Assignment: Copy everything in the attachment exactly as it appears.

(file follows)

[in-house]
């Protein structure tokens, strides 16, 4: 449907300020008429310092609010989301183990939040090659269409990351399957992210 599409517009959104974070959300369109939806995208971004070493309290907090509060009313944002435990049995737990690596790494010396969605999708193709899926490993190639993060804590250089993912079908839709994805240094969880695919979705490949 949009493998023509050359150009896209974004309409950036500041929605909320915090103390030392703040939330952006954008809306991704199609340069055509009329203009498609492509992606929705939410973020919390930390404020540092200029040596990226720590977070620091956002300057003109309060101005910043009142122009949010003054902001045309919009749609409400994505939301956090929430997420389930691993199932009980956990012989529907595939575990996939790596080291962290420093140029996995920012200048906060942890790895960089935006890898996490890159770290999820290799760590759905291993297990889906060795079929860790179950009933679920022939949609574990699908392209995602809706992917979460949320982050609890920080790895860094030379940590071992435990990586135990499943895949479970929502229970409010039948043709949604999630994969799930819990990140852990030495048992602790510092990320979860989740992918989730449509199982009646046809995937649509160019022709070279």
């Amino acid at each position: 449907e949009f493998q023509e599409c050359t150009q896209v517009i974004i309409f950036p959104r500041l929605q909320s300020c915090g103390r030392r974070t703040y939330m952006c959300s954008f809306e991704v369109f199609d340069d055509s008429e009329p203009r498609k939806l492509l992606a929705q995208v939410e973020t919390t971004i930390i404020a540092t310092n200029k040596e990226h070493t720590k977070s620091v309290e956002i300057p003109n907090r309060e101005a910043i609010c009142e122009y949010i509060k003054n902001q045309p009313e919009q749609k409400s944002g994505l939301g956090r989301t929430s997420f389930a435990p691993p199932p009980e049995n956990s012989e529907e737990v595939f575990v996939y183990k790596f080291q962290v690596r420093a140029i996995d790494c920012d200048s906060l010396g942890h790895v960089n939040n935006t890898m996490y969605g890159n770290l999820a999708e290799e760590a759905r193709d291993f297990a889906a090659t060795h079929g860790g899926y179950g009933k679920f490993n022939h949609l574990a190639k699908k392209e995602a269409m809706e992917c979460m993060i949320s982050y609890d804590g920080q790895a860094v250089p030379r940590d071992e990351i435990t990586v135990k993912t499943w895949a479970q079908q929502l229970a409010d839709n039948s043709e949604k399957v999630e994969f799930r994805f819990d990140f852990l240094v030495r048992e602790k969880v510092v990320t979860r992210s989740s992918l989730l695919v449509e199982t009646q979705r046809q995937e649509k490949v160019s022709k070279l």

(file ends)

[in-house]
């Protein structure tokens, strides 16, 4: 449907300020008429310092609010989301183990939040090659269409990351399957992210 599409517009959104974070959300369109939806995208971004070493309290907090509060009313944002435990049995737990690596790494010396969605999708193709899926490993190639993060804590250089993912079908839709994805240094969880695919979705490949 949009493998023509050359150009896209974004309409950036500041929605909320915090103390030392703040939330952006954008809306991704199609340069055509009329203009498609492509992606929705939410973020919390930390404020540092200029040596990226720590977070620091956002300057003109309060101005910043009142122009949010003054902001045309919009749609409400994505939301956090929430997420389930691993199932009980956990012989529907595939575990996939790596080291962290420093140029996995920012200048906060942890790895960089935006890898996490890159770290999820290799760590759905291993297990889906060795079929860790179950009933679920022939949609574990699908392209995602809706992917979460949320982050609890920080790895860094030379940590071992435990990586135990499943895949479970929502229970409010039948043709949604999630994969799930819990990140852990030495048992602790510092990320979860989740992918989730449509199982009646046809995937649509160019022709070279």
């Amino acid at each position: 449907e949009f493998q023509e599409c050359t150009q896209v517009i974004i309409f950036p959104r500041l929605q909320s300020c915090g103390r030392r974070t703040y939330m952006c959300s954008f809306e991704v369109f199609d340069d055509s008429e009329p203009r498609k939806l492509l992606a929705q995208v939410e973020t919390t971004i930390i404020a540092t310092n200029k040596e990226h070493t720590k977070s620091v309290e956002i300057p003109n907090r309060e101005a910043i609010c009142e122009y949010i509060k003054n902001q045309p009313e919009q749609k409400s944002g994505l939301g956090r989301t929430s997420f389930a435990p691993p199932p009980e049995n956990s012989e529907e737990v595939f575990v996939y183990k790596f080291q962290v690596r420093a140029i996995d790494c920012d200048s906060l010396g942890h790895v960089n939040n935006t890898m996490y969605g890159n770290l999820a999708e290799e760590a759905r193709d291993f297990a889906a090659t060795h079929g860790g899926y179950g009933k679920f490993n022939h949609l574990a190639k699908k392209e995602a269409m809706e992917c979460m993060i949320s982050y609890d804590g920080q790895a860094v250089p030379r940590d071992e990351i435990t990586v135990k993912t499943w895949a479970q079908q929502l229970a409010d839709n039948s043709e949604k399957v999630e994969f799930r994805f819990d990140f852990l240094v030495r048992e602790k969880v510092v990320t979860r992210s989740s992918l989730l695919v449509e199982t009646q979705r046809q995937e649509k490949v160019s022709k070279l």